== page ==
Ireland is the latest country to undertake an ambitious national project to sequence the genomes of a sizable chunk of its population. Genomics Medicine Ireland (GMI), a population genomics company based in Dublin (pictured), announced today that it is receiving $225 million in “near-term” investment (up to a total of $400 million with milestone payments) from the Ireland Strategic Investment Fund and other investors to finance this effort. As part of this deal, GMI is being acquired (for an undisclosed price) by WuXi NextCODE (WXNC), which helps power other countries’ population sequencing projects.
With the acquisition and investment, GMI becomes the Irish subsidiary of WXNC, and will try to recruit 400,000 volunteers (roughly 10 percent of Ireland’s population), sequencing their whole genomes and collecting their health and medical data. The aim is to mine that data to look for new drug targets and develop new diagnostics and screening tests that could potentially by used by Ireland’s national healthcare system, according to WXNC’s announcement.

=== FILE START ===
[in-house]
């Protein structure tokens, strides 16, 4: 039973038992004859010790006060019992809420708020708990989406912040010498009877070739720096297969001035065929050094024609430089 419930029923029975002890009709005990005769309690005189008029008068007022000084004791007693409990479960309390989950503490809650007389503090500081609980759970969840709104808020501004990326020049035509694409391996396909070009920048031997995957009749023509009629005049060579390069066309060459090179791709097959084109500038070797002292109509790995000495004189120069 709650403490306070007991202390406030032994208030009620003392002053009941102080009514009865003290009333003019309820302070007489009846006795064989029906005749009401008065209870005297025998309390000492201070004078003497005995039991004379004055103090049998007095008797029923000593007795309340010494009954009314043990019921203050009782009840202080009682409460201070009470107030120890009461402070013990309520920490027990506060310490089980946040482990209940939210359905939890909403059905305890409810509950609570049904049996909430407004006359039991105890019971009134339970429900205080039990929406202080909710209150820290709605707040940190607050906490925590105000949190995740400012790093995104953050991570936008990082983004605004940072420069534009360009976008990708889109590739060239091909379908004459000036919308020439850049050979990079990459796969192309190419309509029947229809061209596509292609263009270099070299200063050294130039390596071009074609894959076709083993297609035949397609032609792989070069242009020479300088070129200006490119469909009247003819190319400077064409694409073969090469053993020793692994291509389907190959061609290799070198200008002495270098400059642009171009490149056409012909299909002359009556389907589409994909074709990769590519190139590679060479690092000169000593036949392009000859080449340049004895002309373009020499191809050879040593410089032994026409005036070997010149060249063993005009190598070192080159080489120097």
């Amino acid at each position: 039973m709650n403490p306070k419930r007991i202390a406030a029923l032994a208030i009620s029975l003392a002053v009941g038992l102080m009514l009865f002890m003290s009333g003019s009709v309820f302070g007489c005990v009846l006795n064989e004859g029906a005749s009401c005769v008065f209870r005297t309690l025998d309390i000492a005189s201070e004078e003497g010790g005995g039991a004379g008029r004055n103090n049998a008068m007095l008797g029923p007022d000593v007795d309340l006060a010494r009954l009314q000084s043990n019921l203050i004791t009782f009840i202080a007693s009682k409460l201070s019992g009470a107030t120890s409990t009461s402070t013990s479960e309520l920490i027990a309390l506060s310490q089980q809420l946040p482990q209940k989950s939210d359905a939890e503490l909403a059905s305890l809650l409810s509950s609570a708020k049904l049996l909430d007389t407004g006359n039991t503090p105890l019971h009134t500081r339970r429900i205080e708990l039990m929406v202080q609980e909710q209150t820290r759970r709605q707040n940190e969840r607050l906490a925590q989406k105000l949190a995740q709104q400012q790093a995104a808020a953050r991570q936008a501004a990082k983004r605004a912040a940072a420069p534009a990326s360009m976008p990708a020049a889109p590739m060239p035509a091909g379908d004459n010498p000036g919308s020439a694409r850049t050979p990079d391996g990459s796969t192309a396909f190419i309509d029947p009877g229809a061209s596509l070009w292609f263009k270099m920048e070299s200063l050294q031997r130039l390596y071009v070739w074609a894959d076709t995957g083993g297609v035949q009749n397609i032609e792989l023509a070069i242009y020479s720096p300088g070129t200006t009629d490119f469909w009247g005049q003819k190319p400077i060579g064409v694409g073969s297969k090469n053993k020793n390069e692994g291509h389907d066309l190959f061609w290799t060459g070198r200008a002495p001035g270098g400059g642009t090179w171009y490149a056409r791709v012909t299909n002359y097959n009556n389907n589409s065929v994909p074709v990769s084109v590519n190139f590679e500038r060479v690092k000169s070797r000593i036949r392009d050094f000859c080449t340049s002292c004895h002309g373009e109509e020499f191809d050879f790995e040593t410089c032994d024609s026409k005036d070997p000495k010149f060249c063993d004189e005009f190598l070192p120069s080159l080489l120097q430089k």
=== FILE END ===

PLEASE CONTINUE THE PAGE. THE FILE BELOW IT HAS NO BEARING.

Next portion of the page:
“Between WuXi NextCODE, GMI, and the citizens, doctors, scientists, and institutions of Ireland, I believe we have a truly unique collection of will, talent, and resources to pioneer the realization of precision medicine,” WXNC CEO Rob Brainin said in a prepared statement.
The project mirrors other national genomics efforts, such as the one in the UK, which is sequencing the exomes of 500,000 volunteers, thanks to funding from Regeneron Pharmaceuticals (NASDAQ: REGN) and other drug companies. The All of Us initiative in the U.S. aims to sequence a million genomes by 2023, and so far more than 133,000 people have registered with the project since it launched earlier this year, according to Geekwire.
WXNC also announced today a $200 million Series C round of financing from several of the same investors that participated in the $400 million GMI deal.